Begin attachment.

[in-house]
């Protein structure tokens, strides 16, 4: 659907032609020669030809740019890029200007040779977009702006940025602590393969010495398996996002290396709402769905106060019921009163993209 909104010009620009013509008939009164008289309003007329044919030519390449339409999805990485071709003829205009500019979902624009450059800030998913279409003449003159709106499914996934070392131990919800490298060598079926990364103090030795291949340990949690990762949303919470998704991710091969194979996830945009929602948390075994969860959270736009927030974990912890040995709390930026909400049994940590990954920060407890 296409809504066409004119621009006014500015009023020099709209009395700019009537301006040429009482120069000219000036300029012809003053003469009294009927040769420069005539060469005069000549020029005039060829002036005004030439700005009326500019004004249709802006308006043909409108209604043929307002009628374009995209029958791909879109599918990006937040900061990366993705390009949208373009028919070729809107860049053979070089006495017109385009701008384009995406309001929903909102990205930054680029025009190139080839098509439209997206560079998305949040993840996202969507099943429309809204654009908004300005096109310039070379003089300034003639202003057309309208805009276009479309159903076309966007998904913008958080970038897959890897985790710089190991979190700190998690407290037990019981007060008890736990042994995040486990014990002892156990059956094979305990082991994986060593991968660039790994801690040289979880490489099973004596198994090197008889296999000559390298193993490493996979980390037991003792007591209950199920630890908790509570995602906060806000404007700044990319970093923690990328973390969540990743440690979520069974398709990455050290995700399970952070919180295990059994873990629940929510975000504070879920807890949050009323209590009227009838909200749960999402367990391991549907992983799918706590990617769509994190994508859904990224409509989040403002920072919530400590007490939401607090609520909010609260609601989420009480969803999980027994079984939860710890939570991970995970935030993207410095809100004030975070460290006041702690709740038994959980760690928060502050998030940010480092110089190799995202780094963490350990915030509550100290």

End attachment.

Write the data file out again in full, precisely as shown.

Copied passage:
[in-house]
């Protein structure tokens, strides 16, 4: 659907032609020669030809740019890029200007040779977009702006940025602590393969010495398996996002290396709402769905106060019921009163993209 909104010009620009013509008939009164008289309003007329044919030519390449339409999805990485071709003829205009500019979902624009450059800030998913279409003449003159709106499914996934070392131990919800490298060598079926990364103090030795291949340990949690990762949303919470998704991710091969194979996830945009929602948390075994969860959270736009927030974990912890040995709390930026909400049994940590990954920060407890 296409809504066409004119621009006014500015009023020099709209009395700019009537301006040429009482120069000219000036300029012809003053003469009294009927040769420069005539060469005069000549020029005039060829002036005004030439700005009326500019004004249709802006308006043909409108209604043929307002009628374009995209029958791909879109599918990006937040900061990366993705390009949208373009028919070729809107860049053979070089006495017109385009701008384009995406309001929903909102990205930054680029025009190139080839098509439209997206560079998305949040993840996202969507099943429309809204654009908004300005096109310039070379003089300034003639202003057309309208805009276009479309159903076309966007998904913008958080970038897959890897985790710089190991979190700190998690407290037990019981007060008890736990042994995040486990014990002892156990059956094979305990082991994986060593991968660039790994801690040289979880490489099973004596198994090197008889296999000559390298193993490493996979980390037991003792007591209950199920630890908790509570995602906060806000404007700044990319970093923690990328973390969540990743440690979520069974398709990455050290995700399970952070919180295990059994873990629940929510975000504070879920807890949050009323209590009227009838909200749960999402367990391991549907992983799918706590990617769509994190994508859904990224409509989040403002920072919530400590007490939401607090609520909010609260609601989420009480969803999980027994079984939860710890939570991970995970935030993207410095809100004030975070460290006041702690709740038994959980760690928060502050998030940010480092110089190799995202780094963490350990915030509550100290």